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Payroll Tax Cut: How to Bump Your Take-Home Pay Back Up


Are you feeling the pain from your reduced paycheck as of the beginning of the year?

Payroll Tax Cut Heres How to Help

When the temporary payroll tax deduction ended in December 2012, our social security tax deductions went back up to 6.2% of our gross pay.

It was only 4.2% when the temporary reduction was in effect.

2% more of your pay may not seem like a huge amount. But on a salary of $2,000 per pay period, that’s $40.

If you’re watching your dollars, that could have been payment on a credit card account, or the cost of milk for a month.

It’s just one more reason you may find that you run out of money before you run out of month.

If you’re like many Americans, however, who have too much income tax withheld from their pay, you can bump your take-home pay back up to the amount you were getting last year, without creating much risk of owing a tax bill next April.

The case for getting paid now

It’s your money, and you should get it now – not next year. The average American taxpayer gets a refund of approximately $3,000 per year. That’s $250 per month. That’s a lot of gas and lunch money, or better yet, cash to pay down credit card debt.

It’s your money, and you should get it now – not next year. (tweet this)

In fact, if you are carrying credit card debt at 18%, letting the government hold your money and pay you no interest at all, while you pay interest to the credit card company, is costing you money.

Another reason you shouldn’t use overwithholding as a savings plan is that if you need the money for an emergency, you won’t be able to get to it.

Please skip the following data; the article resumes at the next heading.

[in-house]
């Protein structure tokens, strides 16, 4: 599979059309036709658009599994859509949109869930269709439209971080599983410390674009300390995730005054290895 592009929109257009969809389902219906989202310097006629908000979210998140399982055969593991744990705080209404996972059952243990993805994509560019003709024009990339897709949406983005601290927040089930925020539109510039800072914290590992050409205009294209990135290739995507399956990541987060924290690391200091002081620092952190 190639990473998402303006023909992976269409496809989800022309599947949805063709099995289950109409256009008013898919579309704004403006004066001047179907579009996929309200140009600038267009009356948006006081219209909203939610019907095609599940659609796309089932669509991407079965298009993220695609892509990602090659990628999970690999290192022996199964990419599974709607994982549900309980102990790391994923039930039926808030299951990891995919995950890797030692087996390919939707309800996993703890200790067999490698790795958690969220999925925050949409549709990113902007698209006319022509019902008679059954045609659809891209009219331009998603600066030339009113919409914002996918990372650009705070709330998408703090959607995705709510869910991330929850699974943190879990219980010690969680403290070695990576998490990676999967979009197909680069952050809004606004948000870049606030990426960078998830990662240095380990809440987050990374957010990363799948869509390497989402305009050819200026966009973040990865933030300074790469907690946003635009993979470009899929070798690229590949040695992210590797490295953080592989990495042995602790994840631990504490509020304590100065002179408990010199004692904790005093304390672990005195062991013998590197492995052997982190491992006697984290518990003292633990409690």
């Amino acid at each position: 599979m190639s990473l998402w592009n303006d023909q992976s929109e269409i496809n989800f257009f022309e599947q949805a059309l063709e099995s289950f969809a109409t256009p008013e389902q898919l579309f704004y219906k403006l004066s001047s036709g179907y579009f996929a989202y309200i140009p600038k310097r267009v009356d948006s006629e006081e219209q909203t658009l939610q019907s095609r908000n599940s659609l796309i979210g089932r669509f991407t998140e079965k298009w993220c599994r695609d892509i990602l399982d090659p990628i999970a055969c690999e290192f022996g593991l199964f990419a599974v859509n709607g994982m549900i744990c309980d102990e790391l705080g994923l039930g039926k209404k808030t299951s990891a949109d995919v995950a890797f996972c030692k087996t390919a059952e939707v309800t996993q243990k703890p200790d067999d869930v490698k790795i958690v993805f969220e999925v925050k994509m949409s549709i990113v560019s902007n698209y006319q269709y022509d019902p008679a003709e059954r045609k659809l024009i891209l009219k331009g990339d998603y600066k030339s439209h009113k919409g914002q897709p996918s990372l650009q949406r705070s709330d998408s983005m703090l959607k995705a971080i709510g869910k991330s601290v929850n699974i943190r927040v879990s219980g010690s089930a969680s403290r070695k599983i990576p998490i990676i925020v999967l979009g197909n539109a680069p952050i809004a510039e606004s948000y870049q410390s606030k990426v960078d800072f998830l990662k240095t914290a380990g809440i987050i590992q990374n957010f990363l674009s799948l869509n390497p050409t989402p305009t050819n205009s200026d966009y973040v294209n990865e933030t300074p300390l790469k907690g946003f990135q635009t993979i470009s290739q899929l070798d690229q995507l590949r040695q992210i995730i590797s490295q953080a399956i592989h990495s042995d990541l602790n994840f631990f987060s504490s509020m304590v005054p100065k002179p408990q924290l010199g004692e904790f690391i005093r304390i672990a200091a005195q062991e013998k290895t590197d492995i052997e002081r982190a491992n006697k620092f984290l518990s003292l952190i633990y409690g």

What if overwithholding is the only way I can save money?

If it seems like the only way you can save money is to not see it in the first place, you’re onto something.

However, you can find better ways to automatically put money into savings than to have Uncle Sam hold it for you.

For example, you can increase the amount you have withheld for your employer’s retirement plan. Doing so may reduce your tax bill, too.

Another option is to have an amount automatically transferred from your checking account to your savings account every month, preferably right after you get paid.

You’ll get the same effect, but your money is under your control and earning interest for you.

How to adjust your Form W-4

TaxACT provides a Q&A section to help you determine the best way for you to file a Form W-4.

Click the Next Year main tab and go through the Form W-4 section. Enter this year’s numbers to the best of your knowledge.

If you’ve completed last year’s return, TaxACT displays the comparison numbers to make it easier.

After you go through the Form W-4 section, print the form and take it to your employer’s payroll department. You don’t need to send it to the IRS.

That’s all there is to it!

When you get your next paycheck, take note of how your tax withholding has changed.

You should go through the Form W-4 section anytime your situation changes; for example, if your spouse starts or stops working or you get a raise. You should also look at it again at the beginning of every year, or when you do your tax return and want to fine-tune the amount you have withheld again.

When was the last time you reevaluated your income tax withholding?

Photo credit: carnagenyc via photopin cc

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